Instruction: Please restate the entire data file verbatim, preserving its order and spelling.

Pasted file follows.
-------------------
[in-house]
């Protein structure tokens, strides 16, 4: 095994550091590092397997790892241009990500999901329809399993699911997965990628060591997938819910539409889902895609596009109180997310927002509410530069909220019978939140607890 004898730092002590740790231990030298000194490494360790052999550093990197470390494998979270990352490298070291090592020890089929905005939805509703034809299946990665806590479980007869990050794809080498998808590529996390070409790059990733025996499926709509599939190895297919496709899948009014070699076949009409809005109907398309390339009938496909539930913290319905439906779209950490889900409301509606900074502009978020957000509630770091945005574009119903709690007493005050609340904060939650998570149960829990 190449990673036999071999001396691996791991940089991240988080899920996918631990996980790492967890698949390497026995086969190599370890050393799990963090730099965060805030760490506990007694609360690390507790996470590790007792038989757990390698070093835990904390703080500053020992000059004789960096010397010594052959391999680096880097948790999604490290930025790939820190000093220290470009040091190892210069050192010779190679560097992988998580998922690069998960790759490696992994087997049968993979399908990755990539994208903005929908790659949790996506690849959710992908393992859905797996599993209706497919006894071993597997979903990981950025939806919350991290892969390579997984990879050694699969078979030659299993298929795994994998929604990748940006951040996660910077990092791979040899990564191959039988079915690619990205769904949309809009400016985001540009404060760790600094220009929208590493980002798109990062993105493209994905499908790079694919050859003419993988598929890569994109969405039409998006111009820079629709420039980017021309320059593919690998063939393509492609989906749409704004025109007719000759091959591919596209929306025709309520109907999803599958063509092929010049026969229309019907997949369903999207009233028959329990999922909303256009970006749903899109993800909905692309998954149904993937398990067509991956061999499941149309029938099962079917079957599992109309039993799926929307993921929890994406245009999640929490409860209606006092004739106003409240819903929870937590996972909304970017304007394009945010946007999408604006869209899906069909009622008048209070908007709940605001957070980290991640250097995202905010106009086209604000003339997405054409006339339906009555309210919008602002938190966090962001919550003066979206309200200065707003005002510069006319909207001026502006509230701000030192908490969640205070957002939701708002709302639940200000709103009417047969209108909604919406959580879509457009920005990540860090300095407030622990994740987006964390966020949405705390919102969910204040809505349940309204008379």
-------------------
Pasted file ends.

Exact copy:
[in-house]
């Protein structure tokens, strides 16, 4: 095994550091590092397997790892241009990500999901329809399993699911997965990628060591997938819910539409889902895609596009109180997310927002509410530069909220019978939140607890 004898730092002590740790231990030298000194490494360790052999550093990197470390494998979270990352490298070291090592020890089929905005939805509703034809299946990665806590479980007869990050794809080498998808590529996390070409790059990733025996499926709509599939190895297919496709899948009014070699076949009409809005109907398309390339009938496909539930913290319905439906779209950490889900409301509606900074502009978020957000509630770091945005574009119903709690007493005050609340904060939650998570149960829990 190449990673036999071999001396691996791991940089991240988080899920996918631990996980790492967890698949390497026995086969190599370890050393799990963090730099965060805030760490506990007694609360690390507790996470590790007792038989757990390698070093835990904390703080500053020992000059004789960096010397010594052959391999680096880097948790999604490290930025790939820190000093220290470009040091190892210069050192010779190679560097992988998580998922690069998960790759490696992994087997049968993979399908990755990539994208903005929908790659949790996506690849959710992908393992859905797996599993209706497919006894071993597997979903990981950025939806919350991290892969390579997984990879050694699969078979030659299993298929795994994998929604990748940006951040996660910077990092791979040899990564191959039988079915690619990205769904949309809009400016985001540009404060760790600094220009929208590493980002798109990062993105493209994905499908790079694919050859003419993988598929890569994109969405039409998006111009820079629709420039980017021309320059593919690998063939393509492609989906749409704004025109007719000759091959591919596209929306025709309520109907999803599958063509092929010049026969229309019907997949369903999207009233028959329990999922909303256009970006749903899109993800909905692309998954149904993937398990067509991956061999499941149309029938099962079917079957599992109309039993799926929307993921929890994406245009999640929490409860209606006092004739106003409240819903929870937590996972909304970017304007394009945010946007999408604006869209899906069909009622008048209070908007709940605001957070980290991640250097995202905010106009086209604000003339997405054409006339339906009555309210919008602002938190966090962001919550003066979206309200200065707003005002510069006319909207001026502006509230701000030192908490969640205070957002939701708002709302639940200000709103009417047969209108909604919406959580879509457009920005990540860090300095407030622990994740987006964390966020949405705390919102969910204040809505349940309204008379």